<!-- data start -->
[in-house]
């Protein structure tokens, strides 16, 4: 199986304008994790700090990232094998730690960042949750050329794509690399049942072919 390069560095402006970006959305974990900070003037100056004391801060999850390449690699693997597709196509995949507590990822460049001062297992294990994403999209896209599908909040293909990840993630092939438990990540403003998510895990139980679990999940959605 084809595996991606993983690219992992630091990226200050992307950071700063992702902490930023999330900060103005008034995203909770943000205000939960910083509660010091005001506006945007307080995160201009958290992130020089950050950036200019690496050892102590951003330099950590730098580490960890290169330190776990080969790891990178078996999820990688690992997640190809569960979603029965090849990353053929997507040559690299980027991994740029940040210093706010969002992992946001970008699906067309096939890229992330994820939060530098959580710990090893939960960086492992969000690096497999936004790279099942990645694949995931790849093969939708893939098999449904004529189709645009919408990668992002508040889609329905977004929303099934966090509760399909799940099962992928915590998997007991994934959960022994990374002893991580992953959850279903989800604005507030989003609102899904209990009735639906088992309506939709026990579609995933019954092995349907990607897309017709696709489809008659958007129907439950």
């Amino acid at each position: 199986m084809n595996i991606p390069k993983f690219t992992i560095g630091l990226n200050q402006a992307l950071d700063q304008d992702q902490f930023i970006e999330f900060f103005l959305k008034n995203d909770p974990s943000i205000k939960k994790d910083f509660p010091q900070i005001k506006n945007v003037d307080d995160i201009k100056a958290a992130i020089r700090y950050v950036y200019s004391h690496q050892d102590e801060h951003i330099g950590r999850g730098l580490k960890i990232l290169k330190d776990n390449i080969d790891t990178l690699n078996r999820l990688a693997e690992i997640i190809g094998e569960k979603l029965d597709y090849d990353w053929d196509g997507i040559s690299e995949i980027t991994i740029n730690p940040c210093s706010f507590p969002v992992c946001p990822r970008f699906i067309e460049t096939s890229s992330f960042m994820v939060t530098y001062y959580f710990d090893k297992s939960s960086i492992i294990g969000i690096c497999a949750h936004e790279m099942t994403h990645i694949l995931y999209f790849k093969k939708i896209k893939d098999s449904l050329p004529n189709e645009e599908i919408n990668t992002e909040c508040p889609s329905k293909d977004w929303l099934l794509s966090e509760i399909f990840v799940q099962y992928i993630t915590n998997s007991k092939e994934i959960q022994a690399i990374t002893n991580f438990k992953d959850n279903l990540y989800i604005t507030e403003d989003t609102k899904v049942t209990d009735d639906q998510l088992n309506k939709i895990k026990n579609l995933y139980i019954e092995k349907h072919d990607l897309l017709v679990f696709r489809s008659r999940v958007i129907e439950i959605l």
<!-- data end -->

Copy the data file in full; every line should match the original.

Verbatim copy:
[in-house]
């Protein structure tokens, strides 16, 4: 199986304008994790700090990232094998730690960042949750050329794509690399049942072919 390069560095402006970006959305974990900070003037100056004391801060999850390449690699693997597709196509995949507590990822460049001062297992294990994403999209896209599908909040293909990840993630092939438990990540403003998510895990139980679990999940959605 084809595996991606993983690219992992630091990226200050992307950071700063992702902490930023999330900060103005008034995203909770943000205000939960910083509660010091005001506006945007307080995160201009958290992130020089950050950036200019690496050892102590951003330099950590730098580490960890290169330190776990080969790891990178078996999820990688690992997640190809569960979603029965090849990353053929997507040559690299980027991994740029940040210093706010969002992992946001970008699906067309096939890229992330994820939060530098959580710990090893939960960086492992969000690096497999936004790279099942990645694949995931790849093969939708893939098999449904004529189709645009919408990668992002508040889609329905977004929303099934966090509760399909799940099962992928915590998997007991994934959960022994990374002893991580992953959850279903989800604005507030989003609102899904209990009735639906088992309506939709026990579609995933019954092995349907990607897309017709696709489809008659958007129907439950």
């Amino acid at each position: 199986m084809n595996i991606p390069k993983f690219t992992i560095g630091l990226n200050q402006a992307l950071d700063q304008d992702q902490f930023i970006e999330f900060f103005l959305k008034n995203d909770p974990s943000i205000k939960k994790d910083f509660p010091q900070i005001k506006n945007v003037d307080d995160i201009k100056a958290a992130i020089r700090y950050v950036y200019s004391h690496q050892d102590e801060h951003i330099g950590r999850g730098l580490k960890i990232l290169k330190d776990n390449i080969d790891t990178l690699n078996r999820l990688a693997e690992i997640i190809g094998e569960k979603l029965d597709y090849d990353w053929d196509g997507i040559s690299e995949i980027t991994i740029n730690p940040c210093s706010f507590p969002v992992c946001p990822r970008f699906i067309e460049t096939s890229s992330f960042m994820v939060t530098y001062y959580f710990d090893k297992s939960s960086i492992i294990g969000i690096c497999a949750h936004e790279m099942t994403h990645i694949l995931y999209f790849k093969k939708i896209k893939d098999s449904l050329p004529n189709e645009e599908i919408n990668t992002e909040c508040p889609s329905k293909d977004w929303l099934l794509s966090e509760i399909f990840v799940q099962y992928i993630t915590n998997s007991k092939e994934i959960q022994a690399i990374t002893n991580f438990k992953d959850n279903l990540y989800i604005t507030e403003d989003t609102k899904v049942t209990d009735d639906q998510l088992n309506k939709i895990k026990n579609l995933y139980i019954e092995k349907h072919d990607l897309l017709v679990f696709r489809s008659r999940v958007i129907e439950i959605l």